Picture of virus under microscope

Research under the microscope...

The Strathprints institutional repository is a digital archive of University of Strathclyde research outputs.

Strathprints serves world leading Open Access research by the University of Strathclyde, including research by the Strathclyde Institute of Pharmacy and Biomedical Sciences (SIPBS), where research centres such as the Industrial Biotechnology Innovation Centre (IBioIC), the Cancer Research UK Formulation Unit, SeaBioTech and the Centre for Biophotonics are based.

Explore SIPBS research

Walking and measurement

Bassett, D.R. and Mahar, Matthew T. and Rowe, D.A. and Morrow, J.R. (2008) Walking and measurement. Medicine and Science in Sports and Exercise, 40 (7). S529-S536. ISSN 0195-9131

Full text not available in this repository. (Request a copy from the Strathclyde author)

Abstract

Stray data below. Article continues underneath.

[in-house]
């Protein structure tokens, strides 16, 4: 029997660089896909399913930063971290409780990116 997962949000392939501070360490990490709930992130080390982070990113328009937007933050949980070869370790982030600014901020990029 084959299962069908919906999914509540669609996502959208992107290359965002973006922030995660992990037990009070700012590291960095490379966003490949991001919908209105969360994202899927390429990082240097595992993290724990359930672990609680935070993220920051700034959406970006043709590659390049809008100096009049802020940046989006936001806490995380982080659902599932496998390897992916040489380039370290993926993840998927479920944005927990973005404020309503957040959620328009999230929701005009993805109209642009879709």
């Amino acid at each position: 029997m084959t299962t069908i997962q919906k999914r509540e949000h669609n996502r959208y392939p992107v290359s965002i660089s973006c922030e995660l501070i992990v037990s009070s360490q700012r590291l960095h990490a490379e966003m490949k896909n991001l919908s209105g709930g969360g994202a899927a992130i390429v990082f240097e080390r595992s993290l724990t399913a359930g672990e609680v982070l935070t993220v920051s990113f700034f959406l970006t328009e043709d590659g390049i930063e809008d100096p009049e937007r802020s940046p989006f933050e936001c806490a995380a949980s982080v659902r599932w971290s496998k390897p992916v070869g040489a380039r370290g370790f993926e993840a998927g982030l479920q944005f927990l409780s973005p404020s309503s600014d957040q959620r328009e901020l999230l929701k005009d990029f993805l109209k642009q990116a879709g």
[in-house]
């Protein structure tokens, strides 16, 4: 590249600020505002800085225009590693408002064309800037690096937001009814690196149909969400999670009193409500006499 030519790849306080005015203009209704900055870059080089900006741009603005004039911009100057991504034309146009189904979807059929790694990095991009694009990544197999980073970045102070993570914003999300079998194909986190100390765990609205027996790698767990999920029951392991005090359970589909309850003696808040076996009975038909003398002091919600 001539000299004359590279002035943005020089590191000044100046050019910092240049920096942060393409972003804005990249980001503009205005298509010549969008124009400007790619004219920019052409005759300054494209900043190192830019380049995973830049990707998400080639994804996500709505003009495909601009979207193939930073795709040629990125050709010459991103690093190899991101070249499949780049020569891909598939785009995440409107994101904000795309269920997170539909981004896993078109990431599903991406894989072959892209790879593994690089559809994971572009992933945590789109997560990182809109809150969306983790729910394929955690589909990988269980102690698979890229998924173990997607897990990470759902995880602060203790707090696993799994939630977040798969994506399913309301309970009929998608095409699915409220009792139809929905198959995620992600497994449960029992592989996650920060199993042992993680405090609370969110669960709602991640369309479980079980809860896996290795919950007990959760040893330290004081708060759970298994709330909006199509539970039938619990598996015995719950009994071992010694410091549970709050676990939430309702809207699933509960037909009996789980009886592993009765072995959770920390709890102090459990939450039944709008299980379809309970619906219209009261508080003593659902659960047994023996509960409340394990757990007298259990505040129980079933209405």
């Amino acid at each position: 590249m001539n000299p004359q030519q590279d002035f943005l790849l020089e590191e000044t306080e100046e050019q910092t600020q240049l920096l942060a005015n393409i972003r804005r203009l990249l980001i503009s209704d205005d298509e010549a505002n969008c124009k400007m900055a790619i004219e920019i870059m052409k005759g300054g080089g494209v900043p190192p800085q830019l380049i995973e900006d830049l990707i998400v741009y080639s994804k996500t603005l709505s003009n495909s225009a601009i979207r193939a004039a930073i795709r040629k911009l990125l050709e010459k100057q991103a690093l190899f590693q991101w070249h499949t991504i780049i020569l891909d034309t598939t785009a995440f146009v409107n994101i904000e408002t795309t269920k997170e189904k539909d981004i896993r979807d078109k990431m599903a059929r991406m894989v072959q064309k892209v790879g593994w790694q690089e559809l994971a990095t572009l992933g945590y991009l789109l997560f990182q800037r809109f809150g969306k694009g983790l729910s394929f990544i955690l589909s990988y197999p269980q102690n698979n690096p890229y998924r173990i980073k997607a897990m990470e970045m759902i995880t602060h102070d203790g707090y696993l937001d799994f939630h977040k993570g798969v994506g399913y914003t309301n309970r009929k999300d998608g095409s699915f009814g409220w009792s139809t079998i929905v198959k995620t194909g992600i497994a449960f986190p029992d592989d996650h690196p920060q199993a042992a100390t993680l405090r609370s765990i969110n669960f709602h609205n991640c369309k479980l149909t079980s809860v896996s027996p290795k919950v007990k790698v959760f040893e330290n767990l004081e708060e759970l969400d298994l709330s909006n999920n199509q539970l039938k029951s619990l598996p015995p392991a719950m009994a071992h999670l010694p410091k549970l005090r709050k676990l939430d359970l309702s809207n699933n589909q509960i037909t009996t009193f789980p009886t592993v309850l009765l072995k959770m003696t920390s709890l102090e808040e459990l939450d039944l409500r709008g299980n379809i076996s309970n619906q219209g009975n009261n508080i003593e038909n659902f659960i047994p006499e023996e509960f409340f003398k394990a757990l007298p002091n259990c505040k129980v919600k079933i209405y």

Walking is an important form of physical activity. It is practiced by people of nearly all ages, throughout the world. Walking is an integral part of life, and there is accumulating evidence that it is essential to good health. There are many ways to measure walking including pedometers, accelerometers, trail counters, direct observation, physical activity questionnaires, and transportation surveys. When measuring walking, researchers must be prepared to demonstrate the validity of their instruments. A paradigm for validation in walking research consists of accumulating evidence at three levels or stages. First, the definitional stage involves investigation of prior theory and empirical evidence to describe the nature of walking. The confirmatory stage involves investigations that either confirm or disconfirm the definition of walking. The highest level of validation is at the theory-testing stage, where we examine theories of how walking is related to other constructs, including the outcomes and the determinants of walking. It is important that validation research in the latter two stages (confirmatory research and theory-testing research) is built on directly relevant research at the earlier stages. The articles presented at the conference on "Walking for Health: Measurement and Research Issues and Challenges" suggest future research directions that will increase our knowledge of walking and health outcomes and provide new approaches to get people walking.